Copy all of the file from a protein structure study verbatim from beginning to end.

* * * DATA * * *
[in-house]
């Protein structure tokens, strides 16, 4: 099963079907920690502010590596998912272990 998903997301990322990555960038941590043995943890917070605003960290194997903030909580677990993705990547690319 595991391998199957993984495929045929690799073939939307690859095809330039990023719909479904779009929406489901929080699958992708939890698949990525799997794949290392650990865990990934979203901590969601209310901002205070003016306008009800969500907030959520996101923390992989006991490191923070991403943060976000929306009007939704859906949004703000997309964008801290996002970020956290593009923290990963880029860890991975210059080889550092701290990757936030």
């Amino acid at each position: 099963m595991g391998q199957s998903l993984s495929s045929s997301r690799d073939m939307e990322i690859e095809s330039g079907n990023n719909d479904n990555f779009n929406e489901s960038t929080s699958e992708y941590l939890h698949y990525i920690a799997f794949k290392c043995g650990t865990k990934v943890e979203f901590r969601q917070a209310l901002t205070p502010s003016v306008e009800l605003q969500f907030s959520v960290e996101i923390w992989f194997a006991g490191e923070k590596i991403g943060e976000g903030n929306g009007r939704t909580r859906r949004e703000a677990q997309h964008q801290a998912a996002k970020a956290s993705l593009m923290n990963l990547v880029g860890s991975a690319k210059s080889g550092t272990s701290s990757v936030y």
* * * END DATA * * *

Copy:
[in-house]
């Protein structure tokens, strides 16, 4: 099963079907920690502010590596998912272990 998903997301990322990555960038941590043995943890917070605003960290194997903030909580677990993705990547690319 595991391998199957993984495929045929690799073939939307690859095809330039990023719909479904779009929406489901929080699958992708939890698949990525799997794949290392650990865990990934979203901590969601209310901002205070003016306008009800969500907030959520996101923390992989006991490191923070991403943060976000929306009007939704859906949004703000997309964008801290996002970020956290593009923290990963880029860890991975210059080889550092701290990757936030």
């Amino acid at each position: 099963m595991g391998q199957s998903l993984s495929s045929s997301r690799d073939m939307e990322i690859e095809s330039g079907n990023n719909d479904n990555f779009n929406e489901s960038t929080s699958e992708y941590l939890h698949y990525i920690a799997f794949k290392c043995g650990t865990k990934v943890e979203f901590r969601q917070a209310l901002t205070p502010s003016v306008e009800l605003q969500f907030s959520v960290e996101i923390w992989f194997a006991g490191e923070k590596i991403g943060e976000g903030n929306g009007r939704t909580r859906r949004e703000a677990q997309h964008q801290a998912a996002k970020a956290s993705l593009m923290n990963l990547v880029g860890s991975a690319k210059s080889g550092t272990s701290s990757v936030y």